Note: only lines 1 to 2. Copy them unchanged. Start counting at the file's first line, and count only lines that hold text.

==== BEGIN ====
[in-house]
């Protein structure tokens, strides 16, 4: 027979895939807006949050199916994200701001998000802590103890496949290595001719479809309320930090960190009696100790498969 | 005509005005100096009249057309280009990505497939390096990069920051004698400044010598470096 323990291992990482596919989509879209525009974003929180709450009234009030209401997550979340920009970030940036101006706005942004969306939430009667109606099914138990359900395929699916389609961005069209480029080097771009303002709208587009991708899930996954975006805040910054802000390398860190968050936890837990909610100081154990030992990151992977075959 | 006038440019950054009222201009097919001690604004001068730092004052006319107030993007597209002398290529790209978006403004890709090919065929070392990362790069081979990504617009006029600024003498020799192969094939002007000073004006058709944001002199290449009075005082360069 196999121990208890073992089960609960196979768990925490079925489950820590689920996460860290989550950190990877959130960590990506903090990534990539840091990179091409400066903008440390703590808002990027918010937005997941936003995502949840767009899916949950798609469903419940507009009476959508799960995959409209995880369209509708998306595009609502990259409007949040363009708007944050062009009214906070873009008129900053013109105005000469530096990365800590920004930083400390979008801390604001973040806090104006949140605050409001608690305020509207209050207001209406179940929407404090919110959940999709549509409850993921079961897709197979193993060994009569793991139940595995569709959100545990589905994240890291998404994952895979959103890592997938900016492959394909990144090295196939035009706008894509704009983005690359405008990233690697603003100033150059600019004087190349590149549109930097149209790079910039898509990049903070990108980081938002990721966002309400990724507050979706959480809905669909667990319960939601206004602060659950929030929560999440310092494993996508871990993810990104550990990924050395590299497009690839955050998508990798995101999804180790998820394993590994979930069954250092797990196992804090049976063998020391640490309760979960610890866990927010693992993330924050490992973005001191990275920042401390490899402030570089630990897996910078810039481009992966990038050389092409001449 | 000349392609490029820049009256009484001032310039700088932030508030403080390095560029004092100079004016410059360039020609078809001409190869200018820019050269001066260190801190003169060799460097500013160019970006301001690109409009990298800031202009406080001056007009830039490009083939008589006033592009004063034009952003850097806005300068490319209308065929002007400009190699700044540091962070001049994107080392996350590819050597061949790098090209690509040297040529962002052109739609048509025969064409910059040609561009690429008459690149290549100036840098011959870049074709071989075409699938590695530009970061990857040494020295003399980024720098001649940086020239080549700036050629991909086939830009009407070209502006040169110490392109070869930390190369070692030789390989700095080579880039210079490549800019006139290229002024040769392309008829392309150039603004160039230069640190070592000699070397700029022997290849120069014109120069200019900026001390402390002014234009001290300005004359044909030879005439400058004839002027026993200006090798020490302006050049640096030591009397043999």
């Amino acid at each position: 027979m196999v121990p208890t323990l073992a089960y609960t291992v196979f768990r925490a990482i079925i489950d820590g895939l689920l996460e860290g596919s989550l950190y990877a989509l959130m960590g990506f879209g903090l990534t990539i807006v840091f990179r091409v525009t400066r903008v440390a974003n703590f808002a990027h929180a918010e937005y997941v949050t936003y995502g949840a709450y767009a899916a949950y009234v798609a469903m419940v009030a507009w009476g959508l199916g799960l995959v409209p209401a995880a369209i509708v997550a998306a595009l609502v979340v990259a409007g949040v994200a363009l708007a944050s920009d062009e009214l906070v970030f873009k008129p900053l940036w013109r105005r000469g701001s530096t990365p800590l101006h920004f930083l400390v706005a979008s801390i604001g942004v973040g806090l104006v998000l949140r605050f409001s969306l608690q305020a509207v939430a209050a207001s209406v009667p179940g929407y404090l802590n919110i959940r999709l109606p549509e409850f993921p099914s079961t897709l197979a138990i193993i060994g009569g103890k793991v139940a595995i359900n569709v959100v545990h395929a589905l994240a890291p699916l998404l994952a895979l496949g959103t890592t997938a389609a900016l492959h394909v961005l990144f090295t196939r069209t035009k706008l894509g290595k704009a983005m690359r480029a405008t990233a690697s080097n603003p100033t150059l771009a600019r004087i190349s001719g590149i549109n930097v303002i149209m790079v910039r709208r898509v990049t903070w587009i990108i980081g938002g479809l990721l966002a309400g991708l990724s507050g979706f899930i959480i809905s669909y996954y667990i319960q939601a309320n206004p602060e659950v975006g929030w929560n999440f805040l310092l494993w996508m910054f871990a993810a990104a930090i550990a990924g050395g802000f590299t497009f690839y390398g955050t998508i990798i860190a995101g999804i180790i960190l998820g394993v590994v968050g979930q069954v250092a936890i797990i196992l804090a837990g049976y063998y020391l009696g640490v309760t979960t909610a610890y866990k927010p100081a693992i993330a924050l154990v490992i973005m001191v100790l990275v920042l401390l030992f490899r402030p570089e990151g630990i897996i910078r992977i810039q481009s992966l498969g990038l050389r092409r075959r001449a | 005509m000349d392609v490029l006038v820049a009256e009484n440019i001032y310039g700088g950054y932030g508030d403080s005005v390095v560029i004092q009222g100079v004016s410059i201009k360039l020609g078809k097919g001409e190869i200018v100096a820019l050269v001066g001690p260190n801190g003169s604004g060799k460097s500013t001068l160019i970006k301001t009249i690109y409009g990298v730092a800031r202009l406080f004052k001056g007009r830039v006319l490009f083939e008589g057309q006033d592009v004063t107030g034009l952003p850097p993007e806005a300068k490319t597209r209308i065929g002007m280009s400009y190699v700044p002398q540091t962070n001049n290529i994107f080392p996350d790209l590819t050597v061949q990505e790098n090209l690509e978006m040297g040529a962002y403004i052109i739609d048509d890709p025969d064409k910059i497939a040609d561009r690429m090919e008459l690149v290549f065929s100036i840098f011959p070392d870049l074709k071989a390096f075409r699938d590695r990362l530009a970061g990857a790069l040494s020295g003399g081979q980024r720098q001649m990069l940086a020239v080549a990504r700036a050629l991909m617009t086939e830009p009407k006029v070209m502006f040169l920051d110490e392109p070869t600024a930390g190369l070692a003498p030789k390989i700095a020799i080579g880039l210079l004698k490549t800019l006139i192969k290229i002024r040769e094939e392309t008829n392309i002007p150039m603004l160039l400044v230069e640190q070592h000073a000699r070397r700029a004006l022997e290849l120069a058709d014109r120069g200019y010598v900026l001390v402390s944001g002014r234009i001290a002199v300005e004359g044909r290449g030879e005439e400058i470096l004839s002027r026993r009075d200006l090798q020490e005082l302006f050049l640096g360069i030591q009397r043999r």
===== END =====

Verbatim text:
[in-house]
């Protein structure tokens, strides 16, 4: 027979895939807006949050199916994200701001998000802590103890496949290595001719479809309320930090960190009696100790498969 | 005509005005100096009249057309280009990505497939390096990069920051004698400044010598470096 323990291992990482596919989509879209525009974003929180709450009234009030209401997550979340920009970030940036101006706005942004969306939430009667109606099914138990359900395929699916389609961005069209480029080097771009303002709208587009991708899930996954975006805040910054802000390398860190968050936890837990909610100081154990030992990151992977075959 | 006038440019950054009222201009097919001690604004001068730092004052006319107030993007597209002398290529790209978006403004890709090919065929070392990362790069081979990504617009006029600024003498020799192969094939002007000073004006058709944001002199290449009075005082360069 196999121990208890073992089960609960196979768990925490079925489950820590689920996460860290989550950190990877959130960590990506903090990534990539840091990179091409400066903008440390703590808002990027918010937005997941936003995502949840767009899916949950798609469903419940507009009476959508799960995959409209995880369209509708998306595009609502990259409007949040363009708007944050062009009214906070873009008129900053013109105005000469530096990365800590920004930083400390979008801390604001973040806090104006949140605050409001608690305020509207209050207001209406179940929407404090919110959940999709549509409850993921079961897709197979193993060994009569793991139940595995569709959100545990589905994240890291998404994952895979959103890592997938900016492959394909990144090295196939035009706008894509704009983005690359405008990233690697603003100033150059600019004087190349590149549109930097149209790079910039898509990049903070990108980081938002990721966002309400990724507050979706959480809905669909667990319960939601206004602060659950929030929560999440310092494993996508871990993810990104550990990924050395590299497009690839955050998508990798995101999804180790998820394993590994979930069954250092797990196992804090049976063998020391640490309760979960610890866990927010693992993330924050490992973005001191990275920042401390490899402030570089630990897996910078810039481009992966990038050389092409001449 | 000349392609490029820049009256009484001032310039700088932030508030403080390095560029004092100079004016410059360039020609078809001409190869200018820019050269001066260190801190003169060799460097500013160019970006301001690109409009990298800031202009406080001056007009830039490009083939008589006033592009004063034009952003850097806005300068490319209308065929002007400009190699700044540091962070001049994107080392996350590819050597061949790098090209690509040297040529962002052109739609048509025969064409910059040609561009690429008459690149290549100036840098011959870049074709071989075409699938590695530009970061990857040494020295003399980024720098001649940086020239080549700036050629991909086939830009009407070209502006040169110490392109070869930390190369070692030789390989700095080579880039210079490549800019006139290229002024040769392309008829392309150039603004160039230069640190070592000699070397700029022997290849120069014109120069200019900026001390402390002014234009001290300005004359044909030879005439400058004839002027026993200006090798020490302006050049640096030591009397043999």